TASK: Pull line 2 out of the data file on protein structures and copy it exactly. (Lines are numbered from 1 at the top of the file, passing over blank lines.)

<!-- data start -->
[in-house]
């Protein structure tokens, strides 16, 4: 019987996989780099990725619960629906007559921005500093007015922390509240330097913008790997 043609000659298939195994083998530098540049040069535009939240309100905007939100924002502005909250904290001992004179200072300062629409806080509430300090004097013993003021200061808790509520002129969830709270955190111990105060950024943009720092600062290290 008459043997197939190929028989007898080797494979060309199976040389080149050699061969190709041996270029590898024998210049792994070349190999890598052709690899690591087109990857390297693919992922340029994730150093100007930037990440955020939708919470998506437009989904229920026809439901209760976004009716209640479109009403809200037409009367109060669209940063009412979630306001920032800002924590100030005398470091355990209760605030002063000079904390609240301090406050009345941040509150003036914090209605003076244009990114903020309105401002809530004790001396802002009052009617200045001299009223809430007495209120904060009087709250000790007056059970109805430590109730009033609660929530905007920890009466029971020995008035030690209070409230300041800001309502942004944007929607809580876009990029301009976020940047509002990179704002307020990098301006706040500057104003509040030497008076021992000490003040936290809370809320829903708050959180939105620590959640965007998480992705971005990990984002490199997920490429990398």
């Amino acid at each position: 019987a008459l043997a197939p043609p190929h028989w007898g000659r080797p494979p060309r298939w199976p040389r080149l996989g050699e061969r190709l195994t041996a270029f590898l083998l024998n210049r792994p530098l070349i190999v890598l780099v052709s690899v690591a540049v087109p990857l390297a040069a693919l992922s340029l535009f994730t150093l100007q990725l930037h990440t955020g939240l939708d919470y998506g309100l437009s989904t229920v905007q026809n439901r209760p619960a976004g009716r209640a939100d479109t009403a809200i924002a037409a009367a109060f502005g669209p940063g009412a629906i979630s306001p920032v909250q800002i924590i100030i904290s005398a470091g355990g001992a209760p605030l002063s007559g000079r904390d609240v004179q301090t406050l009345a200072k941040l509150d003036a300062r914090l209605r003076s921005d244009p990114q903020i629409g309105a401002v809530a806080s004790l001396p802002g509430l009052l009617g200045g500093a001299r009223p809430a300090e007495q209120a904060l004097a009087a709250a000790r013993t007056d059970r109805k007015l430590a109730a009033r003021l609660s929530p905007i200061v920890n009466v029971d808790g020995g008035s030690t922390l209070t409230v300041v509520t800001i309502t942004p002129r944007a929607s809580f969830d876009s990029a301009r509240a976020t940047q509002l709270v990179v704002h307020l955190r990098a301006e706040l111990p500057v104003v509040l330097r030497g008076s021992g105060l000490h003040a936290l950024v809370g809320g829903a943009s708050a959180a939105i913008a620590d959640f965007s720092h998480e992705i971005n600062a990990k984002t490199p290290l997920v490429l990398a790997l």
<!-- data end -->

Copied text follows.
């Protein structure tokens, strides 16, 4: 019987996989780099990725619960629906007559921005500093007015922390509240330097913008790997 043609000659298939195994083998530098540049040069535009939240309100905007939100924002502005909250904290001992004179200072300062629409806080509430300090004097013993003021200061808790509520002129969830709270955190111990105060950024943009720092600062290290 008459043997197939190929028989007898080797494979060309199976040389080149050699061969190709041996270029590898024998210049792994070349190999890598052709690899690591087109990857390297693919992922340029994730150093100007930037990440955020939708919470998506437009989904229920026809439901209760976004009716209640479109009403809200037409009367109060669209940063009412979630306001920032800002924590100030005398470091355990209760605030002063000079904390609240301090406050009345941040509150003036914090209605003076244009990114903020309105401002809530004790001396802002009052009617200045001299009223809430007495209120904060009087709250000790007056059970109805430590109730009033609660929530905007920890009466029971020995008035030690209070409230300041800001309502942004944007929607809580876009990029301009976020940047509002990179704002307020990098301006706040500057104003509040030497008076021992000490003040936290809370809320829903708050959180939105620590959640965007998480992705971005990990984002490199997920490429990398």